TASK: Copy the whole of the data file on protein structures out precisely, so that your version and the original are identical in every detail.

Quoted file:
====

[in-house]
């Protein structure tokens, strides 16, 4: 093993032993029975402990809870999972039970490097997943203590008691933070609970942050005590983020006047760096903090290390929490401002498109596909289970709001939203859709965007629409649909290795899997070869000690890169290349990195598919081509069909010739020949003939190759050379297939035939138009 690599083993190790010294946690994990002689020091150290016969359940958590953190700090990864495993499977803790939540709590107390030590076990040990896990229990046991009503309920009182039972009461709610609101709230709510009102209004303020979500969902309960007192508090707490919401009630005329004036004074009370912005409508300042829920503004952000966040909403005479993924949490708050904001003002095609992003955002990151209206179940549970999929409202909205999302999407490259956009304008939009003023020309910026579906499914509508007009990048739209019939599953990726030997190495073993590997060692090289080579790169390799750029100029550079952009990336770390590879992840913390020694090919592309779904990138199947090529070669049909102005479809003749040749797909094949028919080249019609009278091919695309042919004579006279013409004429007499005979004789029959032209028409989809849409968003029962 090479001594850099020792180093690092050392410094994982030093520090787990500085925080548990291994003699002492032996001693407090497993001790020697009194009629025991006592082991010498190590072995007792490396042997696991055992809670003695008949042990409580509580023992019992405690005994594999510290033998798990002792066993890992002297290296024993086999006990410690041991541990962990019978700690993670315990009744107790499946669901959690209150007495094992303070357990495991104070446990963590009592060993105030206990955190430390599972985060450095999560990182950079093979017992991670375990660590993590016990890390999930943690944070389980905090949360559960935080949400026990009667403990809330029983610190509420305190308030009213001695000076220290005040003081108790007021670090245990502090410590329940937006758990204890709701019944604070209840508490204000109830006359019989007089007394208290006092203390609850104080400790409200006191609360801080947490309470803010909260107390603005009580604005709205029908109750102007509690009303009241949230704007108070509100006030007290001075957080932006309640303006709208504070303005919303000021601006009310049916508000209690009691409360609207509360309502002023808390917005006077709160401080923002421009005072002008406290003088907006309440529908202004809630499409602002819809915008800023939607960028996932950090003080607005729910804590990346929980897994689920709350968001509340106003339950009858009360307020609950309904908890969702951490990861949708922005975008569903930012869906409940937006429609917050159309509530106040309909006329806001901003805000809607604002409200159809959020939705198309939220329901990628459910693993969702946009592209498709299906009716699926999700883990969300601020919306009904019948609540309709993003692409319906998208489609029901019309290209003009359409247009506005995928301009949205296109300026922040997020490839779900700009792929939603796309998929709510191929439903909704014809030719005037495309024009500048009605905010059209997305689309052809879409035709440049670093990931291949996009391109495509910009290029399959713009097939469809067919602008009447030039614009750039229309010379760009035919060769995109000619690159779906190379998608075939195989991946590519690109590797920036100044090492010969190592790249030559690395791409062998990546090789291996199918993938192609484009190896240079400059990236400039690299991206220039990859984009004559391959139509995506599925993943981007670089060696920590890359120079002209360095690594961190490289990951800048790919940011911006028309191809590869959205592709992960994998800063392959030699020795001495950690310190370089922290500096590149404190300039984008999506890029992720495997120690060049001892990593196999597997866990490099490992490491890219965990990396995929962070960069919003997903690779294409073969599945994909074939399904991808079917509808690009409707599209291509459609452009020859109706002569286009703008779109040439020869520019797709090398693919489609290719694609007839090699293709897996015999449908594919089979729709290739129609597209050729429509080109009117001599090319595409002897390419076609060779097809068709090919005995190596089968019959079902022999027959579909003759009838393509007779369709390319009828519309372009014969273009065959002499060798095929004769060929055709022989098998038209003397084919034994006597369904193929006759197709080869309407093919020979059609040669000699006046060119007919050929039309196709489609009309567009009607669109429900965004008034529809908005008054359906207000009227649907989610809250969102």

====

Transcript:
[in-house]
């Protein structure tokens, strides 16, 4: 093993032993029975402990809870999972039970490097997943203590008691933070609970942050005590983020006047760096903090290390929490401002498109596909289970709001939203859709965007629409649909290795899997070869000690890169290349990195598919081509069909010739020949003939190759050379297939035939138009 690599083993190790010294946690994990002689020091150290016969359940958590953190700090990864495993499977803790939540709590107390030590076990040990896990229990046991009503309920009182039972009461709610609101709230709510009102209004303020979500969902309960007192508090707490919401009630005329004036004074009370912005409508300042829920503004952000966040909403005479993924949490708050904001003002095609992003955002990151209206179940549970999929409202909205999302999407490259956009304008939009003023020309910026579906499914509508007009990048739209019939599953990726030997190495073993590997060692090289080579790169390799750029100029550079952009990336770390590879992840913390020694090919592309779904990138199947090529070669049909102005479809003749040749797909094949028919080249019609009278091919695309042919004579006279013409004429007499005979004789029959032209028409989809849409968003029962 090479001594850099020792180093690092050392410094994982030093520090787990500085925080548990291994003699002492032996001693407090497993001790020697009194009629025991006592082991010498190590072995007792490396042997696991055992809670003695008949042990409580509580023992019992405690005994594999510290033998798990002792066993890992002297290296024993086999006990410690041991541990962990019978700690993670315990009744107790499946669901959690209150007495094992303070357990495991104070446990963590009592060993105030206990955190430390599972985060450095999560990182950079093979017992991670375990660590993590016990890390999930943690944070389980905090949360559960935080949400026990009667403990809330029983610190509420305190308030009213001695000076220290005040003081108790007021670090245990502090410590329940937006758990204890709701019944604070209840508490204000109830006359019989007089007394208290006092203390609850104080400790409200006191609360801080947490309470803010909260107390603005009580604005709205029908109750102007509690009303009241949230704007108070509100006030007290001075957080932006309640303006709208504070303005919303000021601006009310049916508000209690009691409360609207509360309502002023808390917005006077709160401080923002421009005072002008406290003088907006309440529908202004809630499409602002819809915008800023939607960028996932950090003080607005729910804590990346929980897994689920709350968001509340106003339950009858009360307020609950309904908890969702951490990861949708922005975008569903930012869906409940937006429609917050159309509530106040309909006329806001901003805000809607604002409200159809959020939705198309939220329901990628459910693993969702946009592209498709299906009716699926999700883990969300601020919306009904019948609540309709993003692409319906998208489609029901019309290209003009359409247009506005995928301009949205296109300026922040997020490839779900700009792929939603796309998929709510191929439903909704014809030719005037495309024009500048009605905010059209997305689309052809879409035709440049670093990931291949996009391109495509910009290029399959713009097939469809067919602008009447030039614009750039229309010379760009035919060769995109000619690159779906190379998608075939195989991946590519690109590797920036100044090492010969190592790249030559690395791409062998990546090789291996199918993938192609484009190896240079400059990236400039690299991206220039990859984009004559391959139509995506599925993943981007670089060696920590890359120079002209360095690594961190490289990951800048790919940011911006028309191809590869959205592709992960994998800063392959030699020795001495950690310190370089922290500096590149404190300039984008999506890029992720495997120690060049001892990593196999597997866990490099490992490491890219965990990396995929962070960069919003997903690779294409073969599945994909074939399904991808079917509808690009409707599209291509459609452009020859109706002569286009703008779109040439020869520019797709090398693919489609290719694609007839090699293709897996015999449908594919089979729709290739129609597209050729429509080109009117001599090319595409002897390419076609060779097809068709090919005995190596089968019959079902022999027959579909003759009838393509007779369709390319009828519309372009014969273009065959002499060798095929004769060929055709022989098998038209003397084919034994006597369904193929006759197709080869309407093919020979059609040669000699006046060119007919050929039309196709489609009309567009009607669109429900965004008034529809908005008054359906207000009227649907989610809250969102």